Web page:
New Delhi: India and the US have agreed to discuss New Delhi’s demand for restoration of GSP benefits to domestic exporters and now both sides will commence discussions to find a solution, Commerce and Industry Minister Piyush Goyal said on Friday.
The previous Trump administration in the US revoked the Generalized System of Preferences (GSP) from India in 2019. The GSP allows eligible developing countries to export duty-free goods to the US.
About 1,900 Indian products from sectors such as chemicals and engineering were getting duty-free access to the US market under the GSP, introduced in 1976.
The joint statement issued after the meeting of Prime Minister Narendra Modi and US President Joe Biden in Washington said that India has highlighted its interest in the restoration of its status under the US Generalized System of Preferences programme, which could be considered in relation to eligibility criteria determined by the US Congress.
The leaders supported intensifying the work to advance progress on issues related to the eligibility criteria, it said.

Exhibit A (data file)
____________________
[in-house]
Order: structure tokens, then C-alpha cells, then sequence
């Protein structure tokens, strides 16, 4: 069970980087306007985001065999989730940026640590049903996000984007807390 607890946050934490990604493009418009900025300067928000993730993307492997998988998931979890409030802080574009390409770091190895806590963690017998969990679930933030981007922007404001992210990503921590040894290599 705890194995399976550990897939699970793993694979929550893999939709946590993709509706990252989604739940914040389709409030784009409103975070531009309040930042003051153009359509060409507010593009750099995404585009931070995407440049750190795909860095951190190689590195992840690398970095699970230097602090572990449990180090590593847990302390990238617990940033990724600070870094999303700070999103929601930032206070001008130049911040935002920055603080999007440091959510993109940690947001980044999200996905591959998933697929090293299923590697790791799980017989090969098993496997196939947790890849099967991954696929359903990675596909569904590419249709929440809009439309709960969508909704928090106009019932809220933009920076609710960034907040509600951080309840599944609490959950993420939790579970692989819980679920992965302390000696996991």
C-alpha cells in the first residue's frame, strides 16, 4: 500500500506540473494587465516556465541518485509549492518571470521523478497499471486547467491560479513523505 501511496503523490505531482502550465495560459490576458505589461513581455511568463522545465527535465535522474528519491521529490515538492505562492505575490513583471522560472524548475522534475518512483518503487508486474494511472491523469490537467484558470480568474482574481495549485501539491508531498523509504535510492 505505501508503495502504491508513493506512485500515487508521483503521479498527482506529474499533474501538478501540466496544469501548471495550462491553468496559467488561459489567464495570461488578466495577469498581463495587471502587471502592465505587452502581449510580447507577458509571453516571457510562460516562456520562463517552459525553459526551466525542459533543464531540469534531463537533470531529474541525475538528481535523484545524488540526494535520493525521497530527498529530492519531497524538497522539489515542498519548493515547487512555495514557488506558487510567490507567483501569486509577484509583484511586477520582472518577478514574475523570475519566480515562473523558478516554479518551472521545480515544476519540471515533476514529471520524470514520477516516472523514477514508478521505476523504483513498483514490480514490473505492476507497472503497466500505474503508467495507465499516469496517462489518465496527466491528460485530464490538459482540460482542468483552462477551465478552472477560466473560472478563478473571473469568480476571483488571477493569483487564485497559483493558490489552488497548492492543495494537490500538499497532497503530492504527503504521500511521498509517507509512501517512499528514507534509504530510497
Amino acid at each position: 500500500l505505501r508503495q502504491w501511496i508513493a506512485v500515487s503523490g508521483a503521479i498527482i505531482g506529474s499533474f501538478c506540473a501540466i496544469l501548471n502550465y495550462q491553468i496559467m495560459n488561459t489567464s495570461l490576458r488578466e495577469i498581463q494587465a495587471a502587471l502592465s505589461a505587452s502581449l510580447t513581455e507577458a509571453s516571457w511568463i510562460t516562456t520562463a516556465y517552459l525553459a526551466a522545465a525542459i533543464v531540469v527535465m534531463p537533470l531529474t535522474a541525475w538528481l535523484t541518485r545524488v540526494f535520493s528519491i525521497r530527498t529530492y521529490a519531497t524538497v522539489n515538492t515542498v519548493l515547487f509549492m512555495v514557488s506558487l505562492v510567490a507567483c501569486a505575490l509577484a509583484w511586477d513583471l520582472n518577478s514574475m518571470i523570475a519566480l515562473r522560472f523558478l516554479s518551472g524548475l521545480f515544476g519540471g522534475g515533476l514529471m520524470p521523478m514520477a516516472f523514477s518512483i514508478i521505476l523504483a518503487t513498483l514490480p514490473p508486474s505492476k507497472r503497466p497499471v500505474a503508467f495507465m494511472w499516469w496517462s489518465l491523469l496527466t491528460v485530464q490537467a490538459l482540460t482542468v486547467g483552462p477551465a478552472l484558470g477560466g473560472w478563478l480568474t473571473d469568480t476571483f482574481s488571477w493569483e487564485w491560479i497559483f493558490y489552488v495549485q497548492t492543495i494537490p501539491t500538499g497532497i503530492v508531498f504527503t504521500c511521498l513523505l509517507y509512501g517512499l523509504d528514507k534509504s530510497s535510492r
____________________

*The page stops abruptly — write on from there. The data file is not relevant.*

Goyal said that now it is a matter for both countries to pursue and engage in a dialogue.
But ultimately it’s the US Congress which will have to take a final decision “but discussions will now commence on that issue,” he told reporters here.
The US has assured that they will consider that and “we will discuss that and find some solution,” he added.
When asked about cooperation in semiconductor sector between India and the US, the minister said companies start with R&D, innovation, testing and packaging and then gradually decide on providing the end-to-end facility.
India will be a USD 100 billion semi-conductor market by 2030.
When asked if US electric car maker Tesla has sought incentives after its chief Elon Musk met the prime minister in New York on June 21, he said “no such requests” have been received.
Tesla Inc, the world’s largest electric car producer, is looking to make a significant investment in India, said Musk, who saw India as holding more promise than any other large country around the globe.